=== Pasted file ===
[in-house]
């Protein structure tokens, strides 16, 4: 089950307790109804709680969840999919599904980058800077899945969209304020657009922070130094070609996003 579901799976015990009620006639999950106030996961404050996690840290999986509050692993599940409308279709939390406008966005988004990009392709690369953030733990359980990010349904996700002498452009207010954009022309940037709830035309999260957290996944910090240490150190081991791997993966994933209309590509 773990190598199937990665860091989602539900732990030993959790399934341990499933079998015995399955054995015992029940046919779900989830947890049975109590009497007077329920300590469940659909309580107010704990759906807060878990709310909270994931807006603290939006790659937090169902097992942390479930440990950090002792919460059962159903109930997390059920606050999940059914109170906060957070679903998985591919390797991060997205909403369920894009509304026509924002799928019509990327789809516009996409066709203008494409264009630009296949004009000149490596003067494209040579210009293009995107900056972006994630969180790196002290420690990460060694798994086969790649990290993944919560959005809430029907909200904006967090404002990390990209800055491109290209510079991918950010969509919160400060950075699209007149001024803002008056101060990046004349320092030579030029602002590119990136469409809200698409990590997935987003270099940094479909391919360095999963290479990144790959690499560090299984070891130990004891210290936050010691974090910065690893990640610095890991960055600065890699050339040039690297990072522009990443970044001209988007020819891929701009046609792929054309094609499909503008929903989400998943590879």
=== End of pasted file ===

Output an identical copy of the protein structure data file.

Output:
[in-house]
């Protein structure tokens, strides 16, 4: 089950307790109804709680969840999919599904980058800077899945969209304020657009922070130094070609996003 579901799976015990009620006639999950106030996961404050996690840290999986509050692993599940409308279709939390406008966005988004990009392709690369953030733990359980990010349904996700002498452009207010954009022309940037709830035309999260957290996944910090240490150190081991791997993966994933209309590509 773990190598199937990665860091989602539900732990030993959790399934341990499933079998015995399955054995015992029940046919779900989830947890049975109590009497007077329920300590469940659909309580107010704990759906807060878990709310909270994931807006603290939006790659937090169902097992942390479930440990950090002792919460059962159903109930997390059920606050999940059914109170906060957070679903998985591919390797991060997205909403369920894009509304026509924002799928019509990327789809516009996409066709203008494409264009630009296949004009000149490596003067494209040579210009293009995107900056972006994630969180790196002290420690990460060694798994086969790649990290993944919560959005809430029907909200904006967090404002990390990209800055491109290209510079991918950010969509919160400060950075699209007149001024803002008056101060990046004349320092030579030029602002590119990136469409809200698409990590997935987003270099940094479909391919360095999963290479990144790959690499560090299984070891130990004891210290936050010691974090910065690893990640610095890991960055600065890699050339040039690297990072522009990443970044001209988007020819891929701009046609792929054309094609499909503008929903989400998943590879």